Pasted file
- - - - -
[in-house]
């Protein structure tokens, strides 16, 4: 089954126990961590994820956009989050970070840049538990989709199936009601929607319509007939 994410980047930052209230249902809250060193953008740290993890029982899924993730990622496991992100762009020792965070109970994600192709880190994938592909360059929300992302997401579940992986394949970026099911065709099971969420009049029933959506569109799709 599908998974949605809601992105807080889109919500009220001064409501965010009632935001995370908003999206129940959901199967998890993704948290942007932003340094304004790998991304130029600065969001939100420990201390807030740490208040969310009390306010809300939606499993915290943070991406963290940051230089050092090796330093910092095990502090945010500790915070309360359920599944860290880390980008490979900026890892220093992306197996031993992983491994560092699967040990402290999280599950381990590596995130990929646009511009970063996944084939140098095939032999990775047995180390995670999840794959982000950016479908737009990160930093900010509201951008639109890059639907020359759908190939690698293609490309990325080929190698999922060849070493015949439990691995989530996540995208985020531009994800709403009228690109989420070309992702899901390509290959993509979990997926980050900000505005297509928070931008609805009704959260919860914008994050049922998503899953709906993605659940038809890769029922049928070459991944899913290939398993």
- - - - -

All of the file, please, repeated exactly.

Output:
[in-house]
């Protein structure tokens, strides 16, 4: 089954126990961590994820956009989050970070840049538990989709199936009601929607319509007939 994410980047930052209230249902809250060193953008740290993890029982899924993730990622496991992100762009020792965070109970994600192709880190994938592909360059929300992302997401579940992986394949970026099911065709099971969420009049029933959506569109799709 599908998974949605809601992105807080889109919500009220001064409501965010009632935001995370908003999206129940959901199967998890993704948290942007932003340094304004790998991304130029600065969001939100420990201390807030740490208040969310009390306010809300939606499993915290943070991406963290940051230089050092090796330093910092095990502090945010500790915070309360359920599944860290880390980008490979900026890892220093992306197996031993992983491994560092699967040990402290999280599950381990590596995130990929646009511009970063996944084939140098095939032999990775047995180390995670999840794959982000950016479908737009990160930093900010509201951008639109890059639907020359759908190939690698293609490309990325080929190698999922060849070493015949439990691995989530996540995208985020531009994800709403009228690109989420070309992702899901390509290959993509979990997926980050900000505005297509928070931008609805009704959260919860914008994050049922998503899953709906993605659940038809890769029922049928070459991944899913290939398993």